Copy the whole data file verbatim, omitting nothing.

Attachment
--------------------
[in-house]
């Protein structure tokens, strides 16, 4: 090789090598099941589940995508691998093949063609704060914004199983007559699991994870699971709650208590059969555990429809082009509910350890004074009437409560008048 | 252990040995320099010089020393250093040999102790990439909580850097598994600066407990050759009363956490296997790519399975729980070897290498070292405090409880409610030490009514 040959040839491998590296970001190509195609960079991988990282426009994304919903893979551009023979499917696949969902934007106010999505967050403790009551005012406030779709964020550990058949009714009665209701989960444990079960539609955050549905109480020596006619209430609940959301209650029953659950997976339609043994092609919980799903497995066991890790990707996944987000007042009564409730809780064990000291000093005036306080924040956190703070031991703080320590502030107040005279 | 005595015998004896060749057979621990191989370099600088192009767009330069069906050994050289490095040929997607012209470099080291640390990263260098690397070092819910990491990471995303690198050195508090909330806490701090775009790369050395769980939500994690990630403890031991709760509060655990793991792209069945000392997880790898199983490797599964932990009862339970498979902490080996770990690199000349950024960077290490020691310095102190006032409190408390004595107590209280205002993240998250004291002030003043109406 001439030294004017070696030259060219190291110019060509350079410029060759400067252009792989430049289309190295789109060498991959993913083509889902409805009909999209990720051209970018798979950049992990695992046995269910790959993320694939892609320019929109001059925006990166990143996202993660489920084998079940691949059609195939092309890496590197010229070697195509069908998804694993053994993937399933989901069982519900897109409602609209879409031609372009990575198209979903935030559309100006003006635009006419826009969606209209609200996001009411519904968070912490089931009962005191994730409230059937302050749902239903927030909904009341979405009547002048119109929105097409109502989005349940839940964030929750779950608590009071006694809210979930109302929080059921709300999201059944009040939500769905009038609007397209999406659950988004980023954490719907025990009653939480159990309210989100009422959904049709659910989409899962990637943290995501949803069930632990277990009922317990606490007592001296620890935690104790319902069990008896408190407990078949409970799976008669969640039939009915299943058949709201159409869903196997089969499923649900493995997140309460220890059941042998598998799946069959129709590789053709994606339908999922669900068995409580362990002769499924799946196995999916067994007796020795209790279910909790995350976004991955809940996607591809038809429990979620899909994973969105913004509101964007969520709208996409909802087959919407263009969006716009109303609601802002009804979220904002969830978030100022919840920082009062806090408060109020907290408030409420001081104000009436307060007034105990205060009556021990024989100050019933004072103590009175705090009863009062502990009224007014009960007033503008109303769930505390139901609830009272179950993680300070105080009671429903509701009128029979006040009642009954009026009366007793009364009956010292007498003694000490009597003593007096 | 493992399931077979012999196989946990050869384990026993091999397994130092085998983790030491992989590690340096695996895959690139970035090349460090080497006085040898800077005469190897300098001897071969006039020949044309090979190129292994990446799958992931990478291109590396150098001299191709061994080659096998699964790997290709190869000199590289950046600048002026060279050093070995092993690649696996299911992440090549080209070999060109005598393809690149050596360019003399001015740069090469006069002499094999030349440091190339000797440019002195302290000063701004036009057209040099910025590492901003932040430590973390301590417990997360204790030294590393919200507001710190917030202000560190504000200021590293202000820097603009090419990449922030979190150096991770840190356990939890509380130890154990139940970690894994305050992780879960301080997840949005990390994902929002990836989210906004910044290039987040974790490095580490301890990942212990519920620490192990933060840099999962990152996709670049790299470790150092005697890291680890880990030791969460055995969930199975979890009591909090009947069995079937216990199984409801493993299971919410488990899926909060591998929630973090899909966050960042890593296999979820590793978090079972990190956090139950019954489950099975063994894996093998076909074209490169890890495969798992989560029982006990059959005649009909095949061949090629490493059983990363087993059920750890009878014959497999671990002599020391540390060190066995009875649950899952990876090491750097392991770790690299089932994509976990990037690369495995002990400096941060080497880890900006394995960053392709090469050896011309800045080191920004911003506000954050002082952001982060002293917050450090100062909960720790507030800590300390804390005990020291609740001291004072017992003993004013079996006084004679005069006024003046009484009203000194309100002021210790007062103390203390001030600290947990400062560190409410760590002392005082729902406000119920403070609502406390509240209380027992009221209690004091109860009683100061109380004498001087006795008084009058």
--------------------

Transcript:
[in-house]
């Protein structure tokens, strides 16, 4: 090789090598099941589940995508691998093949063609704060914004199983007559699991994870699971709650208590059969555990429809082009509910350890004074009437409560008048 | 252990040995320099010089020393250093040999102790990439909580850097598994600066407990050759009363956490296997790519399975729980070897290498070292405090409880409610030490009514 040959040839491998590296970001190509195609960079991988990282426009994304919903893979551009023979499917696949969902934007106010999505967050403790009551005012406030779709964020550990058949009714009665209701989960444990079960539609955050549905109480020596006619209430609940959301209650029953659950997976339609043994092609919980799903497995066991890790990707996944987000007042009564409730809780064990000291000093005036306080924040956190703070031991703080320590502030107040005279 | 005595015998004896060749057979621990191989370099600088192009767009330069069906050994050289490095040929997607012209470099080291640390990263260098690397070092819910990491990471995303690198050195508090909330806490701090775009790369050395769980939500994690990630403890031991709760509060655990793991792209069945000392997880790898199983490797599964932990009862339970498979902490080996770990690199000349950024960077290490020691310095102190006032409190408390004595107590209280205002993240998250004291002030003043109406 001439030294004017070696030259060219190291110019060509350079410029060759400067252009792989430049289309190295789109060498991959993913083509889902409805009909999209990720051209970018798979950049992990695992046995269910790959993320694939892609320019929109001059925006990166990143996202993660489920084998079940691949059609195939092309890496590197010229070697195509069908998804694993053994993937399933989901069982519900897109409602609209879409031609372009990575198209979903935030559309100006003006635009006419826009969606209209609200996001009411519904968070912490089931009962005191994730409230059937302050749902239903927030909904009341979405009547002048119109929105097409109502989005349940839940964030929750779950608590009071006694809210979930109302929080059921709300999201059944009040939500769905009038609007397209999406659950988004980023954490719907025990009653939480159990309210989100009422959904049709659910989409899962990637943290995501949803069930632990277990009922317990606490007592001296620890935690104790319902069990008896408190407990078949409970799976008669969640039939009915299943058949709201159409869903196997089969499923649900493995997140309460220890059941042998598998799946069959129709590789053709994606339908999922669900068995409580362990002769499924799946196995999916067994007796020795209790279910909790995350976004991955809940996607591809038809429990979620899909994973969105913004509101964007969520709208996409909802087959919407263009969006716009109303609601802002009804979220904002969830978030100022919840920082009062806090408060109020907290408030409420001081104000009436307060007034105990205060009556021990024989100050019933004072103590009175705090009863009062502990009224007014009960007033503008109303769930505390139901609830009272179950993680300070105080009671429903509701009128029979006040009642009954009026009366007793009364009956010292007498003694000490009597003593007096 | 493992399931077979012999196989946990050869384990026993091999397994130092085998983790030491992989590690340096695996895959690139970035090349460090080497006085040898800077005469190897300098001897071969006039020949044309090979190129292994990446799958992931990478291109590396150098001299191709061994080659096998699964790997290709190869000199590289950046600048002026060279050093070995092993690649696996299911992440090549080209070999060109005598393809690149050596360019003399001015740069090469006069002499094999030349440091190339000797440019002195302290000063701004036009057209040099910025590492901003932040430590973390301590417990997360204790030294590393919200507001710190917030202000560190504000200021590293202000820097603009090419990449922030979190150096991770840190356990939890509380130890154990139940970690894994305050992780879960301080997840949005990390994902929002990836989210906004910044290039987040974790490095580490301890990942212990519920620490192990933060840099999962990152996709670049790299470790150092005697890291680890880990030791969460055995969930199975979890009591909090009947069995079937216990199984409801493993299971919410488990899926909060591998929630973090899909966050960042890593296999979820590793978090079972990190956090139950019954489950099975063994894996093998076909074209490169890890495969798992989560029982006990059959005649009909095949061949090629490493059983990363087993059920750890009878014959497999671990002599020391540390060190066995009875649950899952990876090491750097392991770790690299089932994509976990990037690369495995002990400096941060080497880890900006394995960053392709090469050896011309800045080191920004911003506000954050002082952001982060002293917050450090100062909960720790507030800590300390804390005990020291609740001291004072017992003993004013079996006084004679005069006024003046009484009203000194309100002021210790007062103390203390001030600290947990400062560190409410760590002392005082729902406000119920403070609502406390509240209380027992009221209690004091109860009683100061109380004498001087006795008084009058």